Covertly recording meetings
A common question that is often asked by employers is what can I do if my employee has covertly recorded a meeting.
Only a few years ago employees would have to be very motivated to covertly record meetings and it was not uncommon to find employees producing devices James Bond would be envious of, such as recording devices hidden in pens, but now with modern technology and the easy availability of recording devices on phones, this is more and more of an issue.
The law around the use of covert recordings of disciplinary hearings has been relatively established for a while now. Essentially employees can use the recording of any meeting in a tribunal, but can't use recordings of any private discussions of an employer's panel. Whilst generally employees will not be allowed to use the covert recordings of disciplinary hearings in tribunal you should still be wary of this. Even if they can't use it within the tribunal process an employee knowing what was discussed in private at a disciplinary hearing puts them at a big advantage in the process. Therefore, always be wary of employees leaving jackets, coats or bags in rooms where discussions are taking place and always ask them to take their belongings with them.
However, whilst the law on this point has been relatively established for a while, a recent decision by the Employment Appeals Tribunal dealt with the issue of whether or not a covert recording of a meeting would be an act of misconduct.
When thinking about this issue it is not surprising that it has not come up previously. Employees will generally only reveal covert recordings during tribunal proceedings or settlement negotiations and so why would an employer be concerned about misconduct after an employee has been dismissed. However, if an employee is successful at tribunal then it could be relevant to try and determine the amount of compensation an employee might receive and this is the circumstances in which the Employment Appeals Tribunal heard the case of Phoenix House v Stockman.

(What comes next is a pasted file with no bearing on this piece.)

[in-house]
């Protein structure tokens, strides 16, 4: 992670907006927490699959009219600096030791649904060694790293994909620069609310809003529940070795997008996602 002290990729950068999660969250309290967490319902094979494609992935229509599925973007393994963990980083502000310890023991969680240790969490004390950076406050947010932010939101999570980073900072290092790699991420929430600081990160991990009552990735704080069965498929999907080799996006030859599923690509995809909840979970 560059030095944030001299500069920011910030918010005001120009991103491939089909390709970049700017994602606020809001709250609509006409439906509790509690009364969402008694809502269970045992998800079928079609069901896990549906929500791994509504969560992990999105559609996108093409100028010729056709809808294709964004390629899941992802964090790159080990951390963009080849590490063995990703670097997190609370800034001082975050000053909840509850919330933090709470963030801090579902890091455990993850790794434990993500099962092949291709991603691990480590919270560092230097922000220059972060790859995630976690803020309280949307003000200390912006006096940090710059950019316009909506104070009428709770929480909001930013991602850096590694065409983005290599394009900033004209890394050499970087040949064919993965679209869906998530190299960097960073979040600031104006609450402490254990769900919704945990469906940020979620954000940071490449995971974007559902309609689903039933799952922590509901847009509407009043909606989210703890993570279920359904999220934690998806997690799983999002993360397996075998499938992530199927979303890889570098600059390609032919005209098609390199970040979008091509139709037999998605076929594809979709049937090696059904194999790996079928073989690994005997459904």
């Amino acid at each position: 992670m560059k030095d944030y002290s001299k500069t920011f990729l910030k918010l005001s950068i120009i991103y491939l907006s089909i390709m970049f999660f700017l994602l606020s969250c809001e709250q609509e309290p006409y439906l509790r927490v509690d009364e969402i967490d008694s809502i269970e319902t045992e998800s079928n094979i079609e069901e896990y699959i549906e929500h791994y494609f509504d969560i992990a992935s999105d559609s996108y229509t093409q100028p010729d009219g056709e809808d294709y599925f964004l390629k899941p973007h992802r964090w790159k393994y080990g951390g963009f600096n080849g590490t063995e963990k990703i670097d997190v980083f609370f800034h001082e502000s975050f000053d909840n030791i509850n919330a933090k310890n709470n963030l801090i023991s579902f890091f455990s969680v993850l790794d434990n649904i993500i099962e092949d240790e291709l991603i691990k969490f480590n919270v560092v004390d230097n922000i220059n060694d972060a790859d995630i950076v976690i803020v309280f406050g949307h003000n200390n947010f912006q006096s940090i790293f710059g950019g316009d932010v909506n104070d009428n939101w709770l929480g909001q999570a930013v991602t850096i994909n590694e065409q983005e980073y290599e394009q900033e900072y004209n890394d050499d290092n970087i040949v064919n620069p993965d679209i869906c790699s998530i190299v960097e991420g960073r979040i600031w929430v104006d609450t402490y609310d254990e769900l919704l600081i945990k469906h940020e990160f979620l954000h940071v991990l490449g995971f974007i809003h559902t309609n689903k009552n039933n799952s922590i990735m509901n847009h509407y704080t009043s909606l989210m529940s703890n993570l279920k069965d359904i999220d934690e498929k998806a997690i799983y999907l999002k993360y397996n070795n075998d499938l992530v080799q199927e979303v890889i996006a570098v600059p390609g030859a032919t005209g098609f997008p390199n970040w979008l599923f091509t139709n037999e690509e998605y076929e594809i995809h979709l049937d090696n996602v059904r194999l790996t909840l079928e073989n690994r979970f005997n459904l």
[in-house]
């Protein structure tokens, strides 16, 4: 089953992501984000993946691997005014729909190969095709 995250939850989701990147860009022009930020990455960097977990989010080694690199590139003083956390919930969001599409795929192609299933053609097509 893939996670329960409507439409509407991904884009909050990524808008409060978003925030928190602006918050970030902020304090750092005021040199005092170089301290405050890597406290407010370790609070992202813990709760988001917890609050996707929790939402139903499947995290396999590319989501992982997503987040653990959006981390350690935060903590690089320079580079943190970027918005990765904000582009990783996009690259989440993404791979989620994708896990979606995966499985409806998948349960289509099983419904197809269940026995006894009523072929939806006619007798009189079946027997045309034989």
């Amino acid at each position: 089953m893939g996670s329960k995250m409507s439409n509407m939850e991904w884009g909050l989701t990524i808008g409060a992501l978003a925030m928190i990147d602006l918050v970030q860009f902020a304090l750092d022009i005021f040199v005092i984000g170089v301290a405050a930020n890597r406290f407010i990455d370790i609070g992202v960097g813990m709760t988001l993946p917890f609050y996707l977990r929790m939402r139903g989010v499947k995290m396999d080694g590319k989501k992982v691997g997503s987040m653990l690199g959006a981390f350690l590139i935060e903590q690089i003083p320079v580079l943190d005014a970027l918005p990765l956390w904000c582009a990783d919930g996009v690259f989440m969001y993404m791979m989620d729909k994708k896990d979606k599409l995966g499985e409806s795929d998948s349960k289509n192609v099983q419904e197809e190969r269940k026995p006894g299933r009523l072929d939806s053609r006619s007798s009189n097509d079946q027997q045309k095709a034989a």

In this case the EAT confirmed that the recording of a disciplinary hearing could be an act of misconduct namely, a breach of trust and confidence. The EAT determined that the purpose of the recording is important in these cases, an employee who records the meeting to entrap their employer is a more serious issue than a confused and vulnerable employee who wants an accurate record of the meeting. The EAT also felt there may be some rare cases where an employee is completely justified in recording a meeting.
The EAT's reasoning did provide some useful guidance to employers. So best practice now may be to seek to confirm to the employee that they are not recording the meeting at the start of any meeting. Employers should also consider their policies and listing the covert recording of meetings as an act of misconduct or gross misconduct. There are also some cases where recording will almost certainly be gross misconduct, trying to entrap an employer or recording sensitive confidential information is much more likely to amount to gross misconduct.